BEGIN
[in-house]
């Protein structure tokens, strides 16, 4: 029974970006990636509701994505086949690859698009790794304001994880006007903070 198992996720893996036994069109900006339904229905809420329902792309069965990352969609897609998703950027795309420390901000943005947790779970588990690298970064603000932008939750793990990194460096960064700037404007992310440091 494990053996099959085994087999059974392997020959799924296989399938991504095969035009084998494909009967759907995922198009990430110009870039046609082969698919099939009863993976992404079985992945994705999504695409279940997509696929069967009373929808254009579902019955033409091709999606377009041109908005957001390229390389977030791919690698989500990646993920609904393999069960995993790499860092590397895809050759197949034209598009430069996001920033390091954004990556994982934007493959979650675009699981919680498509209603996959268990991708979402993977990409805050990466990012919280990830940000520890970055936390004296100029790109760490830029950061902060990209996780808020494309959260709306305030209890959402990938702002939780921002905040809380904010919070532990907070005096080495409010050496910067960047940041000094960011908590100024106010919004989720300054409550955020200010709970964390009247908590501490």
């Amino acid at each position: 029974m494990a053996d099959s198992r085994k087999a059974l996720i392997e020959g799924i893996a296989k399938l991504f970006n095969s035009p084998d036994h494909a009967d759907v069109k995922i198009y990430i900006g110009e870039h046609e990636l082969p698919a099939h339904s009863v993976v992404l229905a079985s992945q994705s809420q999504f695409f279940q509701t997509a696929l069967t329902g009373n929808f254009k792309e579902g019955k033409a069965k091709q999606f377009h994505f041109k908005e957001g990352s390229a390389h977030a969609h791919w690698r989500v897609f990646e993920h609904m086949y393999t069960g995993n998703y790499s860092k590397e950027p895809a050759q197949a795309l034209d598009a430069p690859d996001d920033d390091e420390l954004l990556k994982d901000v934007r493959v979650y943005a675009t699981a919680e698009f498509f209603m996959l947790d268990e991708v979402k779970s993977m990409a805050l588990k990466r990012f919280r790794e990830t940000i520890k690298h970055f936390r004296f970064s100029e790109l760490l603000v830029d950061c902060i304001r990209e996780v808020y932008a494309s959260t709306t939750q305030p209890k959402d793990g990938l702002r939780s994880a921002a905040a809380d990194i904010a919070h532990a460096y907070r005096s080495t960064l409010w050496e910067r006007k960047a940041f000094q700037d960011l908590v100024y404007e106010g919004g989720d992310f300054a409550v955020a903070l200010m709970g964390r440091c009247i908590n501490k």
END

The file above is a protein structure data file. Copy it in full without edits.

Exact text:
[in-house]
């Protein structure tokens, strides 16, 4: 029974970006990636509701994505086949690859698009790794304001994880006007903070 198992996720893996036994069109900006339904229905809420329902792309069965990352969609897609998703950027795309420390901000943005947790779970588990690298970064603000932008939750793990990194460096960064700037404007992310440091 494990053996099959085994087999059974392997020959799924296989399938991504095969035009084998494909009967759907995922198009990430110009870039046609082969698919099939009863993976992404079985992945994705999504695409279940997509696929069967009373929808254009579902019955033409091709999606377009041109908005957001390229390389977030791919690698989500990646993920609904393999069960995993790499860092590397895809050759197949034209598009430069996001920033390091954004990556994982934007493959979650675009699981919680498509209603996959268990991708979402993977990409805050990466990012919280990830940000520890970055936390004296100029790109760490830029950061902060990209996780808020494309959260709306305030209890959402990938702002939780921002905040809380904010919070532990907070005096080495409010050496910067960047940041000094960011908590100024106010919004989720300054409550955020200010709970964390009247908590501490």
């Amino acid at each position: 029974m494990a053996d099959s198992r085994k087999a059974l996720i392997e020959g799924i893996a296989k399938l991504f970006n095969s035009p084998d036994h494909a009967d759907v069109k995922i198009y990430i900006g110009e870039h046609e990636l082969p698919a099939h339904s009863v993976v992404l229905a079985s992945q994705s809420q999504f695409f279940q509701t997509a696929l069967t329902g009373n929808f254009k792309e579902g019955k033409a069965k091709q999606f377009h994505f041109k908005e957001g990352s390229a390389h977030a969609h791919w690698r989500v897609f990646e993920h609904m086949y393999t069960g995993n998703y790499s860092k590397e950027p895809a050759q197949a795309l034209d598009a430069p690859d996001d920033d390091e420390l954004l990556k994982d901000v934007r493959v979650y943005a675009t699981a919680e698009f498509f209603m996959l947790d268990e991708v979402k779970s993977m990409a805050l588990k990466r990012f919280r790794e990830t940000i520890k690298h970055f936390r004296f970064s100029e790109l760490l603000v830029d950061c902060i304001r990209e996780v808020y932008a494309s959260t709306t939750q305030p209890k959402d793990g990938l702002r939780s994880a921002a905040a809380d990194i904010a919070h532990a460096y907070r005096s080495t960064l409010w050496e910067r006007k960047a940041f000094q700037d960011l908590v100024y404007e106010g919004g989720d992310f300054a409550v955020a903070l200010m709970g964390r440091c009247i908590n501490k």